High energy prices soar chevron It posted a profit of $11.6 billion in the second quarter, sending shares up $13.39, or 8.9%, to $163.78. fellow oil giant
Spread Earning $17.9 billion, The stock rose $4.29, or 4.6%, to $96.93.
In the bond market, the yield on US 10-year Treasury notes fell to 2.642% on Friday from 2.680% on Thursday. Yields move in the opposite direction to bond prices, and It has decreased in recent weeks Based on expectations, the Fed will soon slow the pace of rate hikes.
Meanwhile, the yield on the two-year US Treasury bond settled on Friday at 2.897%. This extends the extent to which a short-term bond trades with a higher yield than its long-term counterpart, a situation known as an inverted yield curve that is seen as a warning of a possible recession.
Investors are keeping a close eye on any hint from the central bank about the future course of monetary policy.
After raising the benchmark interest rate by 0.75 percentage points for the second consecutive meeting on Wednesday, the Federal Reserve signaled that At some point it will probably subside To measure the effects of higher rates on the economy. About 73% of the S&P 500 companies that reported quarterly results have beat earnings expectations, pacifying money managers who fear earnings will start to fall.
But many investors remain cautious about the outlook for the economy and stocks. with Inflation at its highest level in 40 yearsSome say central banks in the US and elsewhere will still be in a hurry to raise interest rates. Data showing the US economy contracting for the second consecutive quarter added to the tension.
“The main idea is that they don’t fall off a cliff,” Brian O’Reilly, head of market strategy at Mediolanum International Funds, said of earnings. “Consumer demand is still relatively strong.”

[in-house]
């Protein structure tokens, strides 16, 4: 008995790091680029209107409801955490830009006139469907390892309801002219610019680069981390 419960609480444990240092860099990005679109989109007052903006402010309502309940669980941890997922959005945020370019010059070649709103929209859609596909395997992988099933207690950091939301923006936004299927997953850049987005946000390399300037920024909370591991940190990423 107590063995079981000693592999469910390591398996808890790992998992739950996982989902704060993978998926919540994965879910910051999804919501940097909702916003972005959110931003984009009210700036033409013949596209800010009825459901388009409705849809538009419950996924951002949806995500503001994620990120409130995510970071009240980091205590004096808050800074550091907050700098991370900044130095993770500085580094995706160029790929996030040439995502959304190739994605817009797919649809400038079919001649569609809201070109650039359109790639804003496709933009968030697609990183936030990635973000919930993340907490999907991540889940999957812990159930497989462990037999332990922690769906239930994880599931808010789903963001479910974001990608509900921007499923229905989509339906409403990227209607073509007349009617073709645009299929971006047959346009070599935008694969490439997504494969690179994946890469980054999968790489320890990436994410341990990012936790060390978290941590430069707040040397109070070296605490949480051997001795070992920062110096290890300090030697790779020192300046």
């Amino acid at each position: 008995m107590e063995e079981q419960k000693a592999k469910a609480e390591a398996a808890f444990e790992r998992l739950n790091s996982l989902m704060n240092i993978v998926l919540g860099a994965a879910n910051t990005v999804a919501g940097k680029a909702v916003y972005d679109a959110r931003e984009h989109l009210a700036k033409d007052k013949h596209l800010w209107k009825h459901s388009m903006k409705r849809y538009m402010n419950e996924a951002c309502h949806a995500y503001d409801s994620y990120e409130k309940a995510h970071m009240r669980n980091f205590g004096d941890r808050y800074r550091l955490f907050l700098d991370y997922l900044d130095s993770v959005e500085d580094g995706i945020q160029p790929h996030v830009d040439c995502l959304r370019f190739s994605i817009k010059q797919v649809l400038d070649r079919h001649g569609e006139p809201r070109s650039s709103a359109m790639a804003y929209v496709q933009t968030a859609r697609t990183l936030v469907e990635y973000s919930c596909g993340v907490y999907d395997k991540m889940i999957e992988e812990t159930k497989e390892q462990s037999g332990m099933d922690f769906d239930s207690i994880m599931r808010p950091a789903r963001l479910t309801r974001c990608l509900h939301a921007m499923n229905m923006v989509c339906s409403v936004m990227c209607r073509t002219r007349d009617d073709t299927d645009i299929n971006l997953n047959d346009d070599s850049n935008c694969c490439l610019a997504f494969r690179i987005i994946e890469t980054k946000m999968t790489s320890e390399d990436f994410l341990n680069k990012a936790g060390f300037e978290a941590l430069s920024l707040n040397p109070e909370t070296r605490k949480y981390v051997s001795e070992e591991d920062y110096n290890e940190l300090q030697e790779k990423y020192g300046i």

However, Mr. O’Reilly said he believes the stock’s rebound will fade. “We are still facing a very difficult economic background,” he said, adding that there were few indications that inflation had peaked.
Foreign markets were mixed. The Stoxx Europe 600 Index is up 1.3%.
Chinese stocks fell after the quarterly government economic meeting failed to deliver a stimulus package. The Politburo, China’s top policy-making body, acknowledged Thursday that the country will do so Missing annual growth target this year. She indicated that the government will adhere to zero-tolerance measures against Covid-19 and only take cautious steps to support the faltering real estate market.
Hong Kong’s benchmark Hang Seng Index fell 2.3%. China’s Shanghai Composite closed 0.9% lower.
The sale of Chinese technology shares came on the heels of a Wall Street Journal report that billionaire Jack Ma is Planning to give up control Ant, a subsidiary of
The move could delay Ant’s initial public offering by a year or more.
Elsewhere in Asia, Tokyo’s Nikkei 225 was flat, while South Korea’s Kospi Composite was up 0.7%.
Write to Karen Langley at [email protected] and Joe Wallace at [email protected]